Little Eyes
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Little Eyes

Samanta Schweblin, Megan McDowell

They look harmless enough - you could even call them cute. A cuddly panda, a brightly-coloured dragon, a miniature crow. They’re part of the latest craze exploding from Croatia to Norway to Brazil - they are ‘Kentukis’.

Not quite a phone, not quite a toy, not quite a robot, Kentukis contain cameras which allow someone on the other side of the planet to access the most intimate moments of another person’s life. And it doesn’t take long for these apparently innocent devices to fall prey to our dark obsession with technology.

Reminiscent of the very best of Black Mirror, Little Eyes is a chilling portrait of our compulsively interconnected society. Schweblin irresistibly pulls the reader into an unsettling, unforgettable world of voyeurism, narcissism, and the sinister reality that lies beneath the most seductive of masks.       


Several friends have remarked ‘But that sounds like an episode of Black Mirror!’ when I have explained the premise of this book, which is: people around the world are buying kentukis, the latest techno-craze. A kentuki is a cute plush toy with cameras for eyes and small wheels; it lives in your house like a battery-powered pet. Unlike a pet, each one is connected at random to a human ‘dweller’: somebody, somewhere in the world who has bought a software access code, and can now look through your kentuki’s eyes and control its limited movements.

Samanta Schweblin is not an author who coddles her readers, and the book delivers bleak possibilities immediately: in the first few pages a group of teenage girls attempting to cyberbully a classmate are brought up short when their kentuki’s dweller blackmails them via Ouija board. This vicious opening sets the tone perfectly for a story which balances human cruelty and vulnerability on a knife’s edge.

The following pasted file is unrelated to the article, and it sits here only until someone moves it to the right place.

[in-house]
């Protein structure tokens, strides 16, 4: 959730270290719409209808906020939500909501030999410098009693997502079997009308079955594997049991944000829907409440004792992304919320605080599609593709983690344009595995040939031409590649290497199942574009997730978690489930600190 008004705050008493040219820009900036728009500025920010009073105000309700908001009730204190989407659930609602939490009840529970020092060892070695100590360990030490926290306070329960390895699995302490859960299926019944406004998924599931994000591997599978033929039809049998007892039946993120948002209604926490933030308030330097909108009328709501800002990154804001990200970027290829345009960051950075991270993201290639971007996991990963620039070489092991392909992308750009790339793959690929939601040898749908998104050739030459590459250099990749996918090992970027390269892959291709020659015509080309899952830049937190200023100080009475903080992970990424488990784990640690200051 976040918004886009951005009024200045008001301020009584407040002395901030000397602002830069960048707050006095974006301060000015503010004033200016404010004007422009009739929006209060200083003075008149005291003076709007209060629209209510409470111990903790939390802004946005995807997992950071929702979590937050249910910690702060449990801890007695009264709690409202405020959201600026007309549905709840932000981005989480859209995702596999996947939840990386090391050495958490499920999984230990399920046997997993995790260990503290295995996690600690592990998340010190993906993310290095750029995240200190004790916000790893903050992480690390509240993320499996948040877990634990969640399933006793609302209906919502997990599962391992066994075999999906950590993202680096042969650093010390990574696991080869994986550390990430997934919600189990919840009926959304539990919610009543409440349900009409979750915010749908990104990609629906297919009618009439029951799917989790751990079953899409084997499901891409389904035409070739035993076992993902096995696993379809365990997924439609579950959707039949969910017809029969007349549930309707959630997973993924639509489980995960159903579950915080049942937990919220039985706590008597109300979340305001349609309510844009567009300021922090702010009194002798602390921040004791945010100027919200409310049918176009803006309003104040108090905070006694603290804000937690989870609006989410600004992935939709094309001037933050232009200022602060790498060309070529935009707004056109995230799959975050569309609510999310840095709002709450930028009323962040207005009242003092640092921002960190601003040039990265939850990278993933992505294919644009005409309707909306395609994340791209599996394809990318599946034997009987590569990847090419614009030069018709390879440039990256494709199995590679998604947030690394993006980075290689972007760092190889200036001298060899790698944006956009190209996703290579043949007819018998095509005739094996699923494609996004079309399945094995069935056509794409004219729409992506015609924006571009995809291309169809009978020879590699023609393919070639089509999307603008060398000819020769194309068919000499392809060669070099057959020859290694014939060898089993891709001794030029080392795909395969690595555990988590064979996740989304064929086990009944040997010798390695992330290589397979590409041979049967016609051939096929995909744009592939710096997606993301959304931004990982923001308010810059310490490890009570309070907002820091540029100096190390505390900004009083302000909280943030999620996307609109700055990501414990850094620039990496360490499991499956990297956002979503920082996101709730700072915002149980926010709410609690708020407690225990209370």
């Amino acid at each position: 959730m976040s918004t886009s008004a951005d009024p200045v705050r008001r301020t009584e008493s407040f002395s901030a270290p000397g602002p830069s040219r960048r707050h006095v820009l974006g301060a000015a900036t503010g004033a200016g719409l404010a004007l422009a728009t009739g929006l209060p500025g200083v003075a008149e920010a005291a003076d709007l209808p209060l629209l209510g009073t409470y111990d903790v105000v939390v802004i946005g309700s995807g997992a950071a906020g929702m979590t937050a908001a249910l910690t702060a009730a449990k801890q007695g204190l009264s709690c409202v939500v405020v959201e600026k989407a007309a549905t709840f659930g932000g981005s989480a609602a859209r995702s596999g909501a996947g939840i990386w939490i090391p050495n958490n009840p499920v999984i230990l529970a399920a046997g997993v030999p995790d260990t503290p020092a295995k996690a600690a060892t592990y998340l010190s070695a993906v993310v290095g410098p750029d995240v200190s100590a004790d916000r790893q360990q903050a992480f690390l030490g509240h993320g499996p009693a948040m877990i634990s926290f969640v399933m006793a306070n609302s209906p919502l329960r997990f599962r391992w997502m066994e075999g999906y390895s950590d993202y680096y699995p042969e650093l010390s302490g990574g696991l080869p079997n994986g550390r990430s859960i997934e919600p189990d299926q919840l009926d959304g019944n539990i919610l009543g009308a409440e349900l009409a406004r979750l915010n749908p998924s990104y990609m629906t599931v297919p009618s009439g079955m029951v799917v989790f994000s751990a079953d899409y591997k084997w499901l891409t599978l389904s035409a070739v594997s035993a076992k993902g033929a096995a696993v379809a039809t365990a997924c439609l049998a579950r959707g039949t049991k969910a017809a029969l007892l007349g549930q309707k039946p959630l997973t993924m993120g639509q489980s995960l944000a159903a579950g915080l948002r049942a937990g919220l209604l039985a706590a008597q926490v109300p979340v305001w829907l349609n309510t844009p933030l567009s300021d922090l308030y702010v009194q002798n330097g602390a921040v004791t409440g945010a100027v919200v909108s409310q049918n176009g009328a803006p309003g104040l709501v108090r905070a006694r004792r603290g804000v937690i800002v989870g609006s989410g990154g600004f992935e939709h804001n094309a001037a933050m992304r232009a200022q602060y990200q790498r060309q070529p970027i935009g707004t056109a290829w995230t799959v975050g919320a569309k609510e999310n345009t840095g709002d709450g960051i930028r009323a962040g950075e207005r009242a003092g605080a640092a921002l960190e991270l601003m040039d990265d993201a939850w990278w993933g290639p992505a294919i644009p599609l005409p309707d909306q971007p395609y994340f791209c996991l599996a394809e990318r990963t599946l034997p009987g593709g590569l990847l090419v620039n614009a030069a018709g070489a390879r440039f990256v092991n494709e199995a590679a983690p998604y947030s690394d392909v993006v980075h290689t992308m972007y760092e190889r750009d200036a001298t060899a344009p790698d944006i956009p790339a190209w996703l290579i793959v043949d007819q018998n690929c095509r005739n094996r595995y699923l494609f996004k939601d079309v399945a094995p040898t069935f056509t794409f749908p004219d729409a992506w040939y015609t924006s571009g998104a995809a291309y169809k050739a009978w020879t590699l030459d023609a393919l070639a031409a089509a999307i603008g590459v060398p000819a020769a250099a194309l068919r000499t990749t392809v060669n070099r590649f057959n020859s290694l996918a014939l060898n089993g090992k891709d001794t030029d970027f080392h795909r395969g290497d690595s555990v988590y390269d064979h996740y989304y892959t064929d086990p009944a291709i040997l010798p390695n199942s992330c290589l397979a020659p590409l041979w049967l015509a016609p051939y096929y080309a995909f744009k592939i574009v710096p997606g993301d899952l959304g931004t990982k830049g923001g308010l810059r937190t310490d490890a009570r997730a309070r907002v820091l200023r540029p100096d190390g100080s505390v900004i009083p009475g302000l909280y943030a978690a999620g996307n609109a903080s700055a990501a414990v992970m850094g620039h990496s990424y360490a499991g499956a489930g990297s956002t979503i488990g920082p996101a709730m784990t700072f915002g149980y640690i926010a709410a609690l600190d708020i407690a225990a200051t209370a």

The story is told as a series of vignettes from keepers and dwellers around the world. A widow in Lima spends her days as a pink rabbit in a German apartment; a divorced father in Italy wonders about the ‘toy’ that appears to enjoy babysitting his son; a teenager in Antigua logs on furtively when he should be doing homework, desperate to see snow. Some characters are sympathetic, some seem unhinged – but their motives are never dull, and Schweblin presents their behaviour frankly and without moralising.

It’s an intensely unsettling read that explores the weird thrill of watching and being watched, as well as the two-edged sword of escapism. It asks why intimacy with an anonymous stranger might seem easier or more appealing than intimacy with one’s own friends and family. It is a book that takes no prisoners: I will be thinking about it for ages.

Ele Jenkins works as a bookseller at Readings Carlton.

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